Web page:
To conserve Paul’s legacy

Despite dramatic rhetoric from CPAC, substance won out in the straw poll.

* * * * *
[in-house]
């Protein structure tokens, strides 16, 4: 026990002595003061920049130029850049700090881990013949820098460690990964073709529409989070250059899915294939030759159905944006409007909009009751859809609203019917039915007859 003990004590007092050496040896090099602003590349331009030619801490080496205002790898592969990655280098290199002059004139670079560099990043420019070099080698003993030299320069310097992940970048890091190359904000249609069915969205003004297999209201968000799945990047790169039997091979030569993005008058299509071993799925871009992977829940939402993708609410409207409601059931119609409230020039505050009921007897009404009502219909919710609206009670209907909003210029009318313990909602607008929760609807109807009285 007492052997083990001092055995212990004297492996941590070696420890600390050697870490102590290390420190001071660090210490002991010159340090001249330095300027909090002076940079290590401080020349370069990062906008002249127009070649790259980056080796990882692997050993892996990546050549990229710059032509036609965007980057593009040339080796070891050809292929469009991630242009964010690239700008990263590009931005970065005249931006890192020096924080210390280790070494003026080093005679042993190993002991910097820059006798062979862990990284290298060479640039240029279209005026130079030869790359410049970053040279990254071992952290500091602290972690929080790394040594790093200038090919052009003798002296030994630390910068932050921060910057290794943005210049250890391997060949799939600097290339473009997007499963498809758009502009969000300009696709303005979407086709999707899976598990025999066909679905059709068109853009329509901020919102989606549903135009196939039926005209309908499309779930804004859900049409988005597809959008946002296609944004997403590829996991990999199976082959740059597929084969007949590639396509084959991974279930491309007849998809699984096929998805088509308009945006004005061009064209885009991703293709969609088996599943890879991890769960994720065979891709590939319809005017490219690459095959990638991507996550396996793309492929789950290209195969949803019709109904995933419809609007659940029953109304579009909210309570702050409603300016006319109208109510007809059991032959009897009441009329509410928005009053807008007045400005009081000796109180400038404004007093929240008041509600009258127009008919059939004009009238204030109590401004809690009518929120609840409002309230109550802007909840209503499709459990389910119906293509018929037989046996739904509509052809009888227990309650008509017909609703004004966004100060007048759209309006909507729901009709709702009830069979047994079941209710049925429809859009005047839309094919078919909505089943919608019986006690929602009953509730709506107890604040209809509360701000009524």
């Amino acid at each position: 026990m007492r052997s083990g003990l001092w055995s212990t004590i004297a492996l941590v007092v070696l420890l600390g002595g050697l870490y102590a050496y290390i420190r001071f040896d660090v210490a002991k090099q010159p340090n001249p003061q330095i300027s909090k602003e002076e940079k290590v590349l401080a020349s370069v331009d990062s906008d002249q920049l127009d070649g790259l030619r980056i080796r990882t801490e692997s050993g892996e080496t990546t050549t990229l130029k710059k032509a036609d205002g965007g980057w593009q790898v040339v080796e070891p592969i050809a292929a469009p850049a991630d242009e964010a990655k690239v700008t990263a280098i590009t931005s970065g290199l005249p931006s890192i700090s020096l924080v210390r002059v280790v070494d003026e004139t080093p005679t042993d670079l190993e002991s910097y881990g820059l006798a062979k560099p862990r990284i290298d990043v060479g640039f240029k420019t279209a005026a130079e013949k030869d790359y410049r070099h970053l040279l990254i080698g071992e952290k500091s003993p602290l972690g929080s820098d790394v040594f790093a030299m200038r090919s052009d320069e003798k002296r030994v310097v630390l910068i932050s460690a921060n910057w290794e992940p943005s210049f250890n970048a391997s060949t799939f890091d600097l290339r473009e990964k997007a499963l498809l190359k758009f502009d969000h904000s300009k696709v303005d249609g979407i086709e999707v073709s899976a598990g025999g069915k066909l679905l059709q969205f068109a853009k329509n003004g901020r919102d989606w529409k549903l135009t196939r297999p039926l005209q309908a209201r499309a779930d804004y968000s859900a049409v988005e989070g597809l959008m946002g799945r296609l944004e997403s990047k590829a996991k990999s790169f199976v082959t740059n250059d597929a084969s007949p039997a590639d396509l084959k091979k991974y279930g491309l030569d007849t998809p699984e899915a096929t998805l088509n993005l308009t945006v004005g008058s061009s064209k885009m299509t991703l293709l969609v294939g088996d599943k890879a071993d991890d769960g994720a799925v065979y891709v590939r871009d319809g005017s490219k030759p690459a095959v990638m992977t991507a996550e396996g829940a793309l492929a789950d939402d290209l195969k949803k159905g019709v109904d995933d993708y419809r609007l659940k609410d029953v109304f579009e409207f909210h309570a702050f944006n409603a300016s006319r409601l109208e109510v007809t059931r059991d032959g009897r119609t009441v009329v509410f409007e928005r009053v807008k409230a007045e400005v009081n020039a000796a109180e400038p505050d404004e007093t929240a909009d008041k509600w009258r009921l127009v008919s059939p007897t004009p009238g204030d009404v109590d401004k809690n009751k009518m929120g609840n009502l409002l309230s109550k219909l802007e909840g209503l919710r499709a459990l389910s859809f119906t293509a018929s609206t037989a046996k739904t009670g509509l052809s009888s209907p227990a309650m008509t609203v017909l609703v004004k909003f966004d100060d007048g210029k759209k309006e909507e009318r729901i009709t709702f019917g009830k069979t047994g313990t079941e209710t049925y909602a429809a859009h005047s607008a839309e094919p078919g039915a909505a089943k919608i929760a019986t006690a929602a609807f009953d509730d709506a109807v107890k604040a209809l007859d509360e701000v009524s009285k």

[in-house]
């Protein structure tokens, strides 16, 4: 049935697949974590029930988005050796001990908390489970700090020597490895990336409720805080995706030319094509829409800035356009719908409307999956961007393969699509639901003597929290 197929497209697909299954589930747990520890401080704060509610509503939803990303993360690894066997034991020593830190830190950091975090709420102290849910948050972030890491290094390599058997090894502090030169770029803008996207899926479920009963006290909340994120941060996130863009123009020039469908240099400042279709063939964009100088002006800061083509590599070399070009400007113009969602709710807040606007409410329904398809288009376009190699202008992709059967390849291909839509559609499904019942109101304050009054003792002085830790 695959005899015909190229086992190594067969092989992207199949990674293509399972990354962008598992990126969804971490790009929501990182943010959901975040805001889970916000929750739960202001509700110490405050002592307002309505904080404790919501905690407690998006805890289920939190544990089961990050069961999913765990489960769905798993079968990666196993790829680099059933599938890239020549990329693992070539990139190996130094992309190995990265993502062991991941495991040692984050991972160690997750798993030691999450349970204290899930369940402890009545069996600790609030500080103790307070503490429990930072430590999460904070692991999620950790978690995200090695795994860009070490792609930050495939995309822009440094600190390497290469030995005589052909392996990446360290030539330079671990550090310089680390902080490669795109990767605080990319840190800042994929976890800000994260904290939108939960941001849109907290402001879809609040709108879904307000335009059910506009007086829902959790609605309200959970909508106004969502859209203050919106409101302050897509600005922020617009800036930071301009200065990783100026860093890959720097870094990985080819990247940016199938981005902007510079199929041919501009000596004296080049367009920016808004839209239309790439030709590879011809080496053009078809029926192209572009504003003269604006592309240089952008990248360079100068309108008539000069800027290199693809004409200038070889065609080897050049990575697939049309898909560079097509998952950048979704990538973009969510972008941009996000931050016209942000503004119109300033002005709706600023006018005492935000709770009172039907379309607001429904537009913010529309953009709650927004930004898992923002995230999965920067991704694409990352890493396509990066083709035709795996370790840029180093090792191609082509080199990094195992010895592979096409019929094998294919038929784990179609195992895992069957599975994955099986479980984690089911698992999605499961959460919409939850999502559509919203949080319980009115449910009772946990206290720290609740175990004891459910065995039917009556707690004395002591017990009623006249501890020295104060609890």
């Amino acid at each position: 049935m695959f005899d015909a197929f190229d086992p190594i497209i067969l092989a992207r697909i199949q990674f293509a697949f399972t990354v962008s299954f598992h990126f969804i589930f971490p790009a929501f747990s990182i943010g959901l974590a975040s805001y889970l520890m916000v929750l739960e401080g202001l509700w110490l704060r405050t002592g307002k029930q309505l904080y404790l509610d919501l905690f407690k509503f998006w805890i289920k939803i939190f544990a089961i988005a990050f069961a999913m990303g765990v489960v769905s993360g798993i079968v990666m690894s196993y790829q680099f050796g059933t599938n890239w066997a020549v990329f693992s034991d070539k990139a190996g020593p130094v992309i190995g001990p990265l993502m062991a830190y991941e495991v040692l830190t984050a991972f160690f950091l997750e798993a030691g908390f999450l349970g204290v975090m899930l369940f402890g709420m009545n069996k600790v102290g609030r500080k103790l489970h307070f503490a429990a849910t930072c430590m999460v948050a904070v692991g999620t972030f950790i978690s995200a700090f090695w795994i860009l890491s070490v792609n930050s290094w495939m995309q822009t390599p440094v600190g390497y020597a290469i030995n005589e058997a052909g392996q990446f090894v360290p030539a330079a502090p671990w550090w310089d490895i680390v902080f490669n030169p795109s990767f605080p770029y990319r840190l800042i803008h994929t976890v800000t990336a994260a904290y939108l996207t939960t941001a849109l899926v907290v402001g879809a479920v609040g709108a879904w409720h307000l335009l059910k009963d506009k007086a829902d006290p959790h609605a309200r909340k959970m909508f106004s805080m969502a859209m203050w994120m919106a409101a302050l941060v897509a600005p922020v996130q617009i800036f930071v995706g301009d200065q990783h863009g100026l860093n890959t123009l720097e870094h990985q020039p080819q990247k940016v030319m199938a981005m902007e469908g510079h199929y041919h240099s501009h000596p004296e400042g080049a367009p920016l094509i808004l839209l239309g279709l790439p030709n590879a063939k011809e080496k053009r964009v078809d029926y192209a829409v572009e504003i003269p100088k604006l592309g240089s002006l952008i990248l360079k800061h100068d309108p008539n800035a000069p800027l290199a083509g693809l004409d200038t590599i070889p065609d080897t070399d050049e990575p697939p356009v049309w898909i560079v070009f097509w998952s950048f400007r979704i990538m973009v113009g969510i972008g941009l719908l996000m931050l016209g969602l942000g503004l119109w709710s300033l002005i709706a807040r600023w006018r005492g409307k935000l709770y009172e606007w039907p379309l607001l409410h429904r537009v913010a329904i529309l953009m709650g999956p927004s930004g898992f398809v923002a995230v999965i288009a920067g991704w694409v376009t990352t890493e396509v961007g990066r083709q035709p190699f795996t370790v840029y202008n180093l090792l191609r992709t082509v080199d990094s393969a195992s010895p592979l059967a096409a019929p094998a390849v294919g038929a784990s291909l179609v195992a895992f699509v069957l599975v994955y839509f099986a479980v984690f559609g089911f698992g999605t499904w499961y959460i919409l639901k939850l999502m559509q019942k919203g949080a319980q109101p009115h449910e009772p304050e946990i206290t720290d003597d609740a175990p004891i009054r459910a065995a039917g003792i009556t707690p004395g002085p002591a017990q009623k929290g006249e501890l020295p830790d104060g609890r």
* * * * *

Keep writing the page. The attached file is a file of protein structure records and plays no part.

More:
The recent Conservative Political Action Conference was a chance for conservatives to find a message to rally around in upcoming elections. Speeches included the expected jabs at Democrats and bizarre but harmless attacks on President Barack ObamaâÄôs teleprompter use, but there was also a great deal of language used to evoke fear. Terms such as âÄúsocialistâÄù and âÄúgovernment takeoverâÄù have been thrown around for months and were used often in CPAC speeches. The message that freedom was under attack rang out loudly and repeatedly in speeches, and six of seven panels contained the phrase âÄúsaving freedom.âÄù We expect pundits to use this rhetoric, but it should be alarming that public officials holding and seeking office did. Our own Gov. Tim Pawlenty remarked, âÄúWe should take a page out of [Tiger WoodsâÄô wifeâÄôs] playbook and take a 9-iron and smash the window out of big government.âÄù Michele Bachmann mentioned the âÄúObama thought police.âÄù But not every conservative is buying this rhetoric: Texas Congressman Ron Paul won the conferenceâÄôs straw poll with 31 percent of the vote. Paul has a consistently conservative set of beliefs, unlike most of those seeking CPACâÄôs or the Tea PartyâÄôs seal of approval âÄî and not just on domestic issues like TARP. He criticizes the war on drugs and interventionist foreign policy, both of which are expensive and infringe on personal rights. Yet when he was announced as winner of the straw poll, the hawkish elements in the crowd booed. In the 2010 elections and beyond, the Republican Party should support those candidates who have real substance and policy ideas rather than those who are willing to dial up the rhetoric of fear and violence in order to win votes.